As art collections grow, so do the places that hide them

“As collectors age and begin to downsize, storage is an obvious solution,” said Sique Spence, director of the Nancy Hoffman Gallery in New York.

Thomas Burns, chief operating officer of the Fortress, an art storage company with facilities in Boston, Miami and New York, said more and more foreign nationals were becoming customers. Some of them, he added, may park “movable property, such as works of art, in American storage facilities” in the event of political or economic instability in their home countries.

Accidents happen, but not so often. A fire at Momart’s east London warehouse in 2004 destroyed hundreds of works by renowned artists such as Tracey Emin, Damien Hirst and Chris Ofili. A fire at Artex’s warehouse in Dedham, Mass., in 2005 destroyed and damaged many parts. In 2004, Fine Art Logistics, a storage company in London, by mistake left in the trash a 1984 sculpture by Anish Kapoor.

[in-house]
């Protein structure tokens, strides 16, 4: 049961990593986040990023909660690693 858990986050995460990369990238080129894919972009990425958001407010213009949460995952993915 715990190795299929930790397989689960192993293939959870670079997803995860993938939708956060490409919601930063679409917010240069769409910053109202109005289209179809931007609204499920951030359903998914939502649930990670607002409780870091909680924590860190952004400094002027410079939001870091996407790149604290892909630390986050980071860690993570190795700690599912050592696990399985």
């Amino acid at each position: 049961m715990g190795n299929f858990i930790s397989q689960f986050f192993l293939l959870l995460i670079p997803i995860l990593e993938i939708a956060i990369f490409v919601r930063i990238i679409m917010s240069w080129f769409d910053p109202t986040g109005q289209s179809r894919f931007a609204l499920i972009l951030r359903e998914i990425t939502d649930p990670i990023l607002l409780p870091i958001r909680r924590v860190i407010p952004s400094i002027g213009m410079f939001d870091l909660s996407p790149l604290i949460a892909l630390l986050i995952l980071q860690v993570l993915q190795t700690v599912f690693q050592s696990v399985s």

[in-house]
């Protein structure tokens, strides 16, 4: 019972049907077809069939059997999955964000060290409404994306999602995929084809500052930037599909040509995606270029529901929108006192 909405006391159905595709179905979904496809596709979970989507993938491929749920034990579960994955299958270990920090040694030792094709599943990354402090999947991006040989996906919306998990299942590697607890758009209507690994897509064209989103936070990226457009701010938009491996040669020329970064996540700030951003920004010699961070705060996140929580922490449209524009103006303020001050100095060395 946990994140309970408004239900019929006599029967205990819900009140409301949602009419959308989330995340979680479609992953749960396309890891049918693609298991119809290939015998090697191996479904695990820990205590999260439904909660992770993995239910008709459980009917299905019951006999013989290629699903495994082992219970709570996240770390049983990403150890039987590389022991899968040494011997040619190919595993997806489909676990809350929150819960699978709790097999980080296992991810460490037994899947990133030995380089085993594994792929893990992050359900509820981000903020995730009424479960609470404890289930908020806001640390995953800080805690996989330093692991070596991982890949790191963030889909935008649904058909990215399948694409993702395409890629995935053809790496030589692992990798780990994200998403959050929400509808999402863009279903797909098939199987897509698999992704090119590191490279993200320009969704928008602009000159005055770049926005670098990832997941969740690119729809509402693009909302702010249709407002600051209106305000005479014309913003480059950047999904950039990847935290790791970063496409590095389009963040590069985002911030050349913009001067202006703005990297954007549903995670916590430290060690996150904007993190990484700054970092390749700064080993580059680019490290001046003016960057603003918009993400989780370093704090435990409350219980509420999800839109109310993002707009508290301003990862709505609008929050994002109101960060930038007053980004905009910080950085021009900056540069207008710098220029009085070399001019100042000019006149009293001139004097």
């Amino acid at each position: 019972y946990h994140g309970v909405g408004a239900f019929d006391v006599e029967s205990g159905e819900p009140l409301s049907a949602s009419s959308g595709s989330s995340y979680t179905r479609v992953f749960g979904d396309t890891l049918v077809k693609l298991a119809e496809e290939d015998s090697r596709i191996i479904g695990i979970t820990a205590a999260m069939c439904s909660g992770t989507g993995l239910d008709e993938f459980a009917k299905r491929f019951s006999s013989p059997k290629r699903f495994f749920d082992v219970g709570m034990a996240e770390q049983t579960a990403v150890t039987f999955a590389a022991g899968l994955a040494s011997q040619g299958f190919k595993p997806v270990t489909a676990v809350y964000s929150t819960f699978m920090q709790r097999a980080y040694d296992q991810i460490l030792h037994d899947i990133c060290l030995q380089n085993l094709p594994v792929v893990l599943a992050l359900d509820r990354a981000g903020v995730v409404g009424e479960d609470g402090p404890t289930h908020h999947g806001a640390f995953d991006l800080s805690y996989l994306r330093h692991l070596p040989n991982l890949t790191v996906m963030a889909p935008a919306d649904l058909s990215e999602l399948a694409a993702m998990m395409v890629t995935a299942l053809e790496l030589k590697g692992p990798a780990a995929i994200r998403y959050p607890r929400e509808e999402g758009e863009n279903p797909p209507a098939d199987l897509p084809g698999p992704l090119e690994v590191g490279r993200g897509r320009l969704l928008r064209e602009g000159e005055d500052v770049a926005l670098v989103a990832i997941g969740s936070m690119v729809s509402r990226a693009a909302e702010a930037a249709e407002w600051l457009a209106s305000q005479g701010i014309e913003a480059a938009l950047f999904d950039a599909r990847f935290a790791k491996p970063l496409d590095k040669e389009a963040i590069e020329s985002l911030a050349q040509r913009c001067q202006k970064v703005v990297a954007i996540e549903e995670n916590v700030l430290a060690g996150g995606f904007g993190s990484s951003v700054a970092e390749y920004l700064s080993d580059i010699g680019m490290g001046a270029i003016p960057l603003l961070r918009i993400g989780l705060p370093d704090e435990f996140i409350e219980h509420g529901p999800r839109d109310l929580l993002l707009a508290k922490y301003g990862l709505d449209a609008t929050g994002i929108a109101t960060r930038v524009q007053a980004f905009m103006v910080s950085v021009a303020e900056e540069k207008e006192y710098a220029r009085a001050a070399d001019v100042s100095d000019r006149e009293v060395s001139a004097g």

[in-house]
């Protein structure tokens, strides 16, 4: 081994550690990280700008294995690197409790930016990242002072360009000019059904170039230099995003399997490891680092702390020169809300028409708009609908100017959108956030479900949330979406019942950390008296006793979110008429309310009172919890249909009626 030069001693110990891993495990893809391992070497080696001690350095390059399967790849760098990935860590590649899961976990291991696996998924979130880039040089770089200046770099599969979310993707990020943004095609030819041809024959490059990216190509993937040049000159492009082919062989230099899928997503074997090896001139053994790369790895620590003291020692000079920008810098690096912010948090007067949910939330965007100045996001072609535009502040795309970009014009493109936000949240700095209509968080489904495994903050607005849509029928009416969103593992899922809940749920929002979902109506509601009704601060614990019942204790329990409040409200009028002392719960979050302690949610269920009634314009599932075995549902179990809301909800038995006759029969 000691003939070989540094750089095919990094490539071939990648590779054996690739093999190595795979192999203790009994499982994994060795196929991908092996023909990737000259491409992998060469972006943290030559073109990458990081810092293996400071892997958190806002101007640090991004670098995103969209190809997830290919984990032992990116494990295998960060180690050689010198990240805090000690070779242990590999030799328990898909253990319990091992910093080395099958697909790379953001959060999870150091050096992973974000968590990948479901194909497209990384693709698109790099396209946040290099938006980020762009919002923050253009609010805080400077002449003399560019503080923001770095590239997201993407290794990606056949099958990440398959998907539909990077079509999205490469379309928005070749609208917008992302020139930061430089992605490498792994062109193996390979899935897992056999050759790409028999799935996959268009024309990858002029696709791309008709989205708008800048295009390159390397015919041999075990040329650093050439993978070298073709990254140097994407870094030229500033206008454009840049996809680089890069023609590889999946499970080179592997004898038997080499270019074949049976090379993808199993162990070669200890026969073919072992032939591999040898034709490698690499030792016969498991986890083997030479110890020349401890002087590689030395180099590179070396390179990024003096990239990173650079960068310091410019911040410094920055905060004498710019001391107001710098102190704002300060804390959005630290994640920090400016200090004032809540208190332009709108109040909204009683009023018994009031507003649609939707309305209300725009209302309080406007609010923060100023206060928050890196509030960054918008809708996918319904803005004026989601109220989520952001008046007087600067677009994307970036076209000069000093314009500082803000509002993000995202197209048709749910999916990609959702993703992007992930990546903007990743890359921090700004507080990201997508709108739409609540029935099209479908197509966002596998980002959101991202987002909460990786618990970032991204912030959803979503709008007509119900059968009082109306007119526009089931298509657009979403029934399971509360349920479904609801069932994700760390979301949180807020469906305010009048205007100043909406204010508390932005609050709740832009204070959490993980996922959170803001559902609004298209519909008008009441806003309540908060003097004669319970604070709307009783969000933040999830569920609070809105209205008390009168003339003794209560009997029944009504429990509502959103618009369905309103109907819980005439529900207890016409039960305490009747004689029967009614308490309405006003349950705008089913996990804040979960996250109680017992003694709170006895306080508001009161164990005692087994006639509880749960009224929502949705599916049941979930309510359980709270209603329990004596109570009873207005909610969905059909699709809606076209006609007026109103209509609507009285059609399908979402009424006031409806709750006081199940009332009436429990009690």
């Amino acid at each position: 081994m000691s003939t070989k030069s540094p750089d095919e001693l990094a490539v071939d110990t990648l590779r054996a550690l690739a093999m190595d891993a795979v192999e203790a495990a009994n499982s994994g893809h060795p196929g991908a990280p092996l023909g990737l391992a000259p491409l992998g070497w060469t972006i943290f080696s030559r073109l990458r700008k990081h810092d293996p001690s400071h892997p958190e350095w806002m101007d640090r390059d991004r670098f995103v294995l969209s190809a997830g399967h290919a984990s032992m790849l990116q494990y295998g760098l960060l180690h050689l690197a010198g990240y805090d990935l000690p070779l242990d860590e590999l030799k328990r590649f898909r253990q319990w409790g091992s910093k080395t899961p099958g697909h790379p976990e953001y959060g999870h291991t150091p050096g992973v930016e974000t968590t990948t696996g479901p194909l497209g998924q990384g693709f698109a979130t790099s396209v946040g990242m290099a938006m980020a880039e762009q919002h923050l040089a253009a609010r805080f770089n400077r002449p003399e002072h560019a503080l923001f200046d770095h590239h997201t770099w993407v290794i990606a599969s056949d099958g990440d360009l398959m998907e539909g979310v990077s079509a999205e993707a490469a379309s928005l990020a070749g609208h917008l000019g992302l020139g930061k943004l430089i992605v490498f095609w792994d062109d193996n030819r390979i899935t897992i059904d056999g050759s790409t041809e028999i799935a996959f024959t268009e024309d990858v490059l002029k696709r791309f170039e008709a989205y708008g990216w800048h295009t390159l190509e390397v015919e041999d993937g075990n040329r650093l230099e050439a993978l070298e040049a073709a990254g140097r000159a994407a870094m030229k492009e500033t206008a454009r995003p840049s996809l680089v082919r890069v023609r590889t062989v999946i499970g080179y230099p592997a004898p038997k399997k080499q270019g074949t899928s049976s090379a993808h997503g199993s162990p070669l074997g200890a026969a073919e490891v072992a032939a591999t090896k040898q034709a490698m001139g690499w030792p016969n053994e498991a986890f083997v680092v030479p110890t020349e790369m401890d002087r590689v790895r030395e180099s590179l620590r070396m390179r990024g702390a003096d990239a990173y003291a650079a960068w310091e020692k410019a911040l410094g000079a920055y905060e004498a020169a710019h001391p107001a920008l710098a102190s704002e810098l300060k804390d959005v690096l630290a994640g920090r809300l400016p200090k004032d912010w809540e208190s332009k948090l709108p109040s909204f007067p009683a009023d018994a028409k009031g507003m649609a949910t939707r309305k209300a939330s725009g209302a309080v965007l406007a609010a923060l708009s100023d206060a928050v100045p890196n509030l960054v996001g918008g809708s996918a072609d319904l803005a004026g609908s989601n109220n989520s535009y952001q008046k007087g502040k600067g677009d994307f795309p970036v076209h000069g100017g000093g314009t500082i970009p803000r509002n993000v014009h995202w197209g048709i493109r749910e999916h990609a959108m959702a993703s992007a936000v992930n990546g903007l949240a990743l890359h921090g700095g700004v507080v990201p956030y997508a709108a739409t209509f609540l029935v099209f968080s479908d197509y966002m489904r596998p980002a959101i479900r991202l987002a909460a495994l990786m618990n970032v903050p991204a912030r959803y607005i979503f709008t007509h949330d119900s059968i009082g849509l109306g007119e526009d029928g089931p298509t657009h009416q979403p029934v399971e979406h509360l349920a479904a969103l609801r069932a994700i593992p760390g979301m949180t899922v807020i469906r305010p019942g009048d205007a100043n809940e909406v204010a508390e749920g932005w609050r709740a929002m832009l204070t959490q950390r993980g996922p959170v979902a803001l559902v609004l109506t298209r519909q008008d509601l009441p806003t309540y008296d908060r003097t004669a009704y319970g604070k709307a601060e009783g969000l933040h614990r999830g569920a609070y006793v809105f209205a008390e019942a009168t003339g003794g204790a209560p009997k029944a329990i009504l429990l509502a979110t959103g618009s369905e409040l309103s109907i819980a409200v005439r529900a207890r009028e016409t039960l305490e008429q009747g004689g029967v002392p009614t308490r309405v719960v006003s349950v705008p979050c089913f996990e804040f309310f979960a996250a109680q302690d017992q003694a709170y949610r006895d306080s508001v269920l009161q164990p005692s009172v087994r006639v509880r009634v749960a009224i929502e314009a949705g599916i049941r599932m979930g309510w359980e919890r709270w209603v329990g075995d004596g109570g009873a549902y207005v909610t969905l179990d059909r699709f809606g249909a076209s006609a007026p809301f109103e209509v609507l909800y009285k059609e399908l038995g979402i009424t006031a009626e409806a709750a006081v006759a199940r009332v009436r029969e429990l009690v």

Crozier has “a rigorous training program for art handlers and top operating systems, which directly contributes to a very low number of instances where customer property is negatively affected during handling,” said Milena Sales. , spokesperson for the company. .

But ultimately, storage offers a simple solution to a modern problem: what to do with all the expensive things collectors have hoarded.

The art collection, which suggests a personal vision of art expressed in a storage of works that reflect certain themes or interests, has evolved into an artistic investment, which keeps the pieces hidden, in boxes, until that they have appreciated in value, then that they can be exhibited and sold.

“Savvy shoppers don’t get any pleasure from something in a crate in an establishment,” said Thomas C. Danziger, a New York art attorney. Yet, he added, “nobody buys a seven-figure piece of art just for the fun of it.”